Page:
$$\frac{{\partial v^{*} }}{{\partial \eta^{*} }} = 0$$
(1)
$$\frac{{\partial h^{*} }}{{\partial t^{*} }} - V^{*} \frac{{\partial h^{*} }}{{\partial \eta^{*} }} = \frac{{\partial H_{\infty }^{*} }}{{\partial t^{*} }} + g\beta \left( {\vartheta^{*} - \vartheta_{\infty } } \right) - g\beta^{*} \left( {\zeta^{*} - \zeta_{\infty } } \right) + \nu \frac{{\partial^{2} h^{*} }}{{\partial \eta^{{{*}2}} }} - \left( {\frac{\nu }{{K^{*} }} + B{\text{sin}}^{2} \psi } \right)\left( {h^{*} - H_{\infty }^{*} } \right)$$
(2)
$$\frac{{\partial \vartheta^{*} }}{{\partial t^{*} }} - V^{*} \frac{{\partial \vartheta^{*} }}{{\partial \eta^{*} }} = \frac{k}{{\rho C_{{\text{p}}} }}\left( {\frac{{\partial^{2} \vartheta^{*} }}{{\partial \eta^{{{*}2}} }} - \frac{1}{k}\frac{{\partial q_{r}^{*} }}{{\partial \eta^{*} }}} \right) + \frac{\mu }{{\rho C_{{\text{p}}} }}\left( {\frac{{\partial h^{*} }}{{\partial \eta^{*} }}} \right)^{2} + \frac{{DK_{\vartheta } }}{{C_{{\text{p}}} C_{{\text{s}}} }}\frac{{\partial^{2} \zeta^{*} }}{{\partial \eta^{{{*}2}} }}$$
(3)
$$\frac{{\partial \zeta^{*} }}{{\partial t^{*} }} - V^{*} \frac{{\partial \zeta^{*} }}{{\partial \eta^{*} }} = D\frac{{\partial^{2} \zeta^{*} }}{{\partial \eta^{{{*}2}} }} - k_{1}^{*} \left( {\zeta^{*} - \zeta_{\infty } } \right) + \frac{{DK_{\vartheta } }}{{\vartheta_{{\text{m}}} }}\frac{{\partial^{2} \vartheta^{*} }}{{\partial \eta^{{{*}2}} }}$$
(4)

where \(h^{*}\) and \(v^{*}\) are dimensional velocity components in \(x^{*}\) and \(\eta^{*}\) directions, respectively, \(t^{*}\) is the dimensional time, \(V^{*}\) is the constant suction velocity, \(H_{\infty }^{*}\) is the free stream velocity, \(g\) is the acceleration as a result of gravitational force, \(\beta\) is the thermal expansion coefficient, \(\beta^{*}\) concentration expansion coefficient, \(\vartheta^{*}\) is the dimensional temperature, \(\vartheta_{\infty }\) is the temperature of the fluid at the free stream, \(\zeta^{*}\) is the boundary layer species concentration, \(\zeta_{\infty }\) is the species concentration at the free stream, \(\nu\) is the kinematic viscosity, \(K^{*}\) is the permeability of porous medium, \(B\) is the magnetic field intensity, \(\psi\) is the angle of inclination of magnetic field, \(k\) is the thermal conductivity,\(C_{{\text{p}}}\) is the specific heat at constant pressure, \(q_{{\text{r}}}^{*}\) is the radiation heat flux, \(\rho\) is the fluid density, \(\mu\) is the viscosity coefficient, \(D\) is the mass diffusivity, \(K_{\vartheta }\) is the thermal diffusion ratio, \(C_{{\text{s}}}\) concentration susceptibility, \(k_{1}^{*}\) is the chemical reaction coefficient, and \(\vartheta_{{\text{m}}}\) is the mean fluid temperature.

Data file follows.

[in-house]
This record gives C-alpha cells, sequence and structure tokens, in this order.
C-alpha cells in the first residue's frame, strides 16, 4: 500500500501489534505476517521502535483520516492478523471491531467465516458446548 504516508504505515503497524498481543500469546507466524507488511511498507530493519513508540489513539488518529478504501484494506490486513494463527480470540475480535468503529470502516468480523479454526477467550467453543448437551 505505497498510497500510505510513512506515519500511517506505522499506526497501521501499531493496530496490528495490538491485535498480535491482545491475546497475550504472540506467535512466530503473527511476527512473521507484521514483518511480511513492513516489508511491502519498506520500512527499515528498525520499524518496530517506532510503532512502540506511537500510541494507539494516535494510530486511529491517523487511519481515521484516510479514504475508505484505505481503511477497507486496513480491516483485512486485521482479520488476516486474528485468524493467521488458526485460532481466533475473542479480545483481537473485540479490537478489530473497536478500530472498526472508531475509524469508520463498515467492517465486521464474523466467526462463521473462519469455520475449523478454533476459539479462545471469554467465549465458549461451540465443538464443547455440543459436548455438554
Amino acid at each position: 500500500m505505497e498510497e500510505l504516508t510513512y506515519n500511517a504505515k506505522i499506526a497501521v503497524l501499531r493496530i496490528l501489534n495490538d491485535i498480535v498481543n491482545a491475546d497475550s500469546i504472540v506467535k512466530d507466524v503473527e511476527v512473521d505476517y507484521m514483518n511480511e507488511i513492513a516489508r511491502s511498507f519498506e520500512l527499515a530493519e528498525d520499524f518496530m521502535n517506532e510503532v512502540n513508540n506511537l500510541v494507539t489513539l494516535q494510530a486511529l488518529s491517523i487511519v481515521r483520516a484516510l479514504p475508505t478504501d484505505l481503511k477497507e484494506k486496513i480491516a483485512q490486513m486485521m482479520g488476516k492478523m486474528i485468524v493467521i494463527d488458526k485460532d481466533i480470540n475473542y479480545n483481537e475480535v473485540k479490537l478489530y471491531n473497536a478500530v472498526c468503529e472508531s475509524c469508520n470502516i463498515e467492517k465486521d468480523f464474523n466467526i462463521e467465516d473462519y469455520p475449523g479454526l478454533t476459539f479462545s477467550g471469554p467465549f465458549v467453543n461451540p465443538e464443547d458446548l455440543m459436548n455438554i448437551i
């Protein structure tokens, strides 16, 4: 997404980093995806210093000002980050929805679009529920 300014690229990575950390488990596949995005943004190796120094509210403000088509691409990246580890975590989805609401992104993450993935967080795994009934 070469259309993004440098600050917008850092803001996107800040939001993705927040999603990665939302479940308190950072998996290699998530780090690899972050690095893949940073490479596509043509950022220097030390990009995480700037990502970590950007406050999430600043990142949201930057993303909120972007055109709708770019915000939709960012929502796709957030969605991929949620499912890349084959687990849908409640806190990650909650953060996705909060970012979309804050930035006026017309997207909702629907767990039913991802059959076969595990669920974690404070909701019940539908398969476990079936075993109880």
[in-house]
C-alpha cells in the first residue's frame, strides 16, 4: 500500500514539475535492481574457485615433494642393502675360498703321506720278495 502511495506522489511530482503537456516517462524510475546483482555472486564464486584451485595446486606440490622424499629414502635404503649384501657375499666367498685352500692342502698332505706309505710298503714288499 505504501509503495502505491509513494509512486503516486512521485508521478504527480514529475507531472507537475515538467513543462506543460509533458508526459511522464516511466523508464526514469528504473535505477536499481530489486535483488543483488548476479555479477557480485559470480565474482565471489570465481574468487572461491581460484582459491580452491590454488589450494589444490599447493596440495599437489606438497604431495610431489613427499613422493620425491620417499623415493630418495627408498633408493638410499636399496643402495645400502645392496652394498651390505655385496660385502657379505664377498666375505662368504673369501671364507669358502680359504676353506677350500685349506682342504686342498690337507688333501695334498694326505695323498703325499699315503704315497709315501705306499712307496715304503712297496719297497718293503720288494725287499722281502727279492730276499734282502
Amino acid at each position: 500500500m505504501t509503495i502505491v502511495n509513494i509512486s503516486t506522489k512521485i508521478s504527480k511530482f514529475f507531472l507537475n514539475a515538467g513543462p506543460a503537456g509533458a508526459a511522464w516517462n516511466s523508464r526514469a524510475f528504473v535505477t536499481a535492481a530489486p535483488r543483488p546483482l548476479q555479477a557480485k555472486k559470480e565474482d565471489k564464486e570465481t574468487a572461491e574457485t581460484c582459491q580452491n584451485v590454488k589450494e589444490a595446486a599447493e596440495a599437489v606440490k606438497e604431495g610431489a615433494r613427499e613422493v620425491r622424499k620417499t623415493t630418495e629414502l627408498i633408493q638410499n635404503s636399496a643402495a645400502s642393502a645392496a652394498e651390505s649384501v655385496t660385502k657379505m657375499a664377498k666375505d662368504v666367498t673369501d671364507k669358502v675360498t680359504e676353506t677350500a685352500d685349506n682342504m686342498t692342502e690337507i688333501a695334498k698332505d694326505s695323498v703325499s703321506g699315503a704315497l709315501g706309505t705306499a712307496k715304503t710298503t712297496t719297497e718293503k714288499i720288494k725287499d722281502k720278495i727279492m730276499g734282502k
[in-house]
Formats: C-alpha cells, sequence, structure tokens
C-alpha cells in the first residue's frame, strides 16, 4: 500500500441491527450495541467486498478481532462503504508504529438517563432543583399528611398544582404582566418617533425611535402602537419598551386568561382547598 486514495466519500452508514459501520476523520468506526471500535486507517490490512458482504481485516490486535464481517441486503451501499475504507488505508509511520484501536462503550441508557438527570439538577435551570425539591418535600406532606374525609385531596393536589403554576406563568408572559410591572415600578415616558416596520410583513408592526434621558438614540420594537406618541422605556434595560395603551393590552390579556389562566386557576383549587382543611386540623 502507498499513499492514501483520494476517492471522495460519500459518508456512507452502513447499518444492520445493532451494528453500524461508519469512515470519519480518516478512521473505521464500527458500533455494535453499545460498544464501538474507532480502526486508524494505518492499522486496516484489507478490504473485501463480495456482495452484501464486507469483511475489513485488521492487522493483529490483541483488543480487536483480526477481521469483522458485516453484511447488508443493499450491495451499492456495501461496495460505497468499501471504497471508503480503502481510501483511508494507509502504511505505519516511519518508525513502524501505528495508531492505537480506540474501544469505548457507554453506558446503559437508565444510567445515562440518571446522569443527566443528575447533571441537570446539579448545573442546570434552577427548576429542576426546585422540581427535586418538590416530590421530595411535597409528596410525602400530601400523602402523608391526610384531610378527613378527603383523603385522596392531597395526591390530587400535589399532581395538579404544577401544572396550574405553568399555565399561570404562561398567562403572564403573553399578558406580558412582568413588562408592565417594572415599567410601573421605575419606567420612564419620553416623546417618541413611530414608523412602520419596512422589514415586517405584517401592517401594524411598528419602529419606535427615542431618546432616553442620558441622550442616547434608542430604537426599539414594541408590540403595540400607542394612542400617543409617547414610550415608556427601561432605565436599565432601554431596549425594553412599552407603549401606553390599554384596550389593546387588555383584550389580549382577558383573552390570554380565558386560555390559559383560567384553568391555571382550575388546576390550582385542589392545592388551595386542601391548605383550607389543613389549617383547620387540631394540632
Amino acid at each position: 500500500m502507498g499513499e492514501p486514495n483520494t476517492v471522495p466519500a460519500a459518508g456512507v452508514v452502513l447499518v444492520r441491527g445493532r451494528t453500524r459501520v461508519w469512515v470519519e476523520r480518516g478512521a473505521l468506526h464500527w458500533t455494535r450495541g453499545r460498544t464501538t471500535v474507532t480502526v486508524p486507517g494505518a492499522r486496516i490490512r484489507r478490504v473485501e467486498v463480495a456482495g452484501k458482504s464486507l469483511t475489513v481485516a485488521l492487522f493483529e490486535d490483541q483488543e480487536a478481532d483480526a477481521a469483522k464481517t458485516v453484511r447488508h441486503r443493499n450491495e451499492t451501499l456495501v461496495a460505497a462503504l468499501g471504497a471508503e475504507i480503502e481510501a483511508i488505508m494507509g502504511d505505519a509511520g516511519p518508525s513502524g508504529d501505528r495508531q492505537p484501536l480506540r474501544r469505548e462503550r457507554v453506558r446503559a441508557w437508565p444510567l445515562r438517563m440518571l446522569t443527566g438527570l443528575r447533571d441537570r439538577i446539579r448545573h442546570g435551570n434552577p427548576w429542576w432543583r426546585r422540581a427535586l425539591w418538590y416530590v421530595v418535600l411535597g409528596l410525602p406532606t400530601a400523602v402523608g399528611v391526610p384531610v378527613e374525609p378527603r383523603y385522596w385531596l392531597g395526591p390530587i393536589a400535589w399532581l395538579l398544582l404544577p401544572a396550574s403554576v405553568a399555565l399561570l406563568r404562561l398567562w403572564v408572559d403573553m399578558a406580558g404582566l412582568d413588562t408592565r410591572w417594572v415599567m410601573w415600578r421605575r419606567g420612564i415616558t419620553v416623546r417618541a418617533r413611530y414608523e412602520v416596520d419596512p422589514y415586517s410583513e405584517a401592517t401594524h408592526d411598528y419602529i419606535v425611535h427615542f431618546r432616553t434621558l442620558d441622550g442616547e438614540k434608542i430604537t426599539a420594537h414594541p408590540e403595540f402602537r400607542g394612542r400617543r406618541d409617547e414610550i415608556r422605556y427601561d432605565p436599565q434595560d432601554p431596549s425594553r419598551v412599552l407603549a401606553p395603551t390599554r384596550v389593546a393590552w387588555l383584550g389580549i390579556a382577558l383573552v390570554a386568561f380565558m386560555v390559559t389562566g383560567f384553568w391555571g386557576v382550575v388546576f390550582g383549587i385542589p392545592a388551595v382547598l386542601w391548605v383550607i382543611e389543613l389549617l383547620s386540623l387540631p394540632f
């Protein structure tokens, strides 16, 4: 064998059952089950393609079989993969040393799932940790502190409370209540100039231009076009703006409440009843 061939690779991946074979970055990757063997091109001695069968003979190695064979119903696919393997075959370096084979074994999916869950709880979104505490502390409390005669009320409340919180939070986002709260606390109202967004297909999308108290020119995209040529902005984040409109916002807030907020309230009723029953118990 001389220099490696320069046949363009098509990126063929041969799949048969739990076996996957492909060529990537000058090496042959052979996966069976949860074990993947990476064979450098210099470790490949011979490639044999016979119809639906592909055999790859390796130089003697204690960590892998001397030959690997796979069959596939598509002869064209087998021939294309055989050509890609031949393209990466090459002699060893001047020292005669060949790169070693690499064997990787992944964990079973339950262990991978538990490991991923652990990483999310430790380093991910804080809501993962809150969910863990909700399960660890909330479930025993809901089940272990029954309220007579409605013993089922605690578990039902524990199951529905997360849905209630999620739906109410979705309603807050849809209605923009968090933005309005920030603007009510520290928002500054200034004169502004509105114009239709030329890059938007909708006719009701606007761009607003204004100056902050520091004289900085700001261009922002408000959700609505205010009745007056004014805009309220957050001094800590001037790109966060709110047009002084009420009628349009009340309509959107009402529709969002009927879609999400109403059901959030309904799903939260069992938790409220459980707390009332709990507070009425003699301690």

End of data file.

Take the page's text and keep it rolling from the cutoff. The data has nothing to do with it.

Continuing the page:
The boundary conditions are:

$$\left. {\begin{array}{*{20}l} {h^{*} = S^{*} \left( {\frac{{\partial h^{*} }}{{\partial \eta^{*} }}} \right),\vartheta^{*} = \vartheta_{{\text{w}}} + \varepsilon \left( {\vartheta_{{\text{w}}} - \vartheta_{\infty } } \right)e^{{i\omega^{*} t^{*} }} ,\zeta^{*} = \zeta_{w} + \varepsilon \left( {\zeta_{w} - \zeta_{\infty } } \right)e^{{i\omega^{*} t^{*} }} } \hfill & {{\text{at}}\,\, \eta^{*} = 0;} \hfill \\ {h^{*} \to H_{\infty } \left( {t^{*} } \right) = H_{0} \left( {1 + \varepsilon Ae^{{i\omega^{*} t^{*} }} } \right),\vartheta^{*} \to \vartheta_{\infty } ,\zeta^{*} \to \zeta_{\infty } } \hfill & { {\text{at}}\,\,\eta^{*} = \infty } \hfill \\ \end{array} } \right\}$$
(5)

Here \(\varepsilon\) is the scalar constant, \(A\) is the non-dimensional suction velocity parameter, \(\omega^{*}\) is the dimensional oscillation parameter, \(S^{*}\) is the slip parameter, \(\vartheta_{w}\) and \(\zeta_{w}\) are the temperature and species concentration at the plate, respectively, \(H_{\infty }\) is the free stream velocity, and \(H_{0}\) is a constant. The suction velocity is normal to the plate and is expressed as a function of time in the form

$$V^{*} = - V_{0} \left( {1 + \varepsilon Ae^{{i\omega^{*} t^{*} }} } \right)$$
(6)

Radiative heat flux is given as

$$q_{{\text{r}}}^{*} = - \frac{{4\sigma_{{\text{s}}} }}{{3k_{{\text{e}}} }}\frac{{\partial \vartheta^{{{*}4}} }}{{\partial \eta^{*} }}$$
(7)

Expanding \(\vartheta^{{{*}4}}\) using Taylor series expansion and ignoring higher order terms from second order gives

$$\vartheta^{{{*}4}} = 4\vartheta_{\infty }^{{{*}3}} \vartheta^{*} - 3\vartheta_{\infty }^{{{*}4}}$$
(8)

Method of solution

The following non-dimensional quantities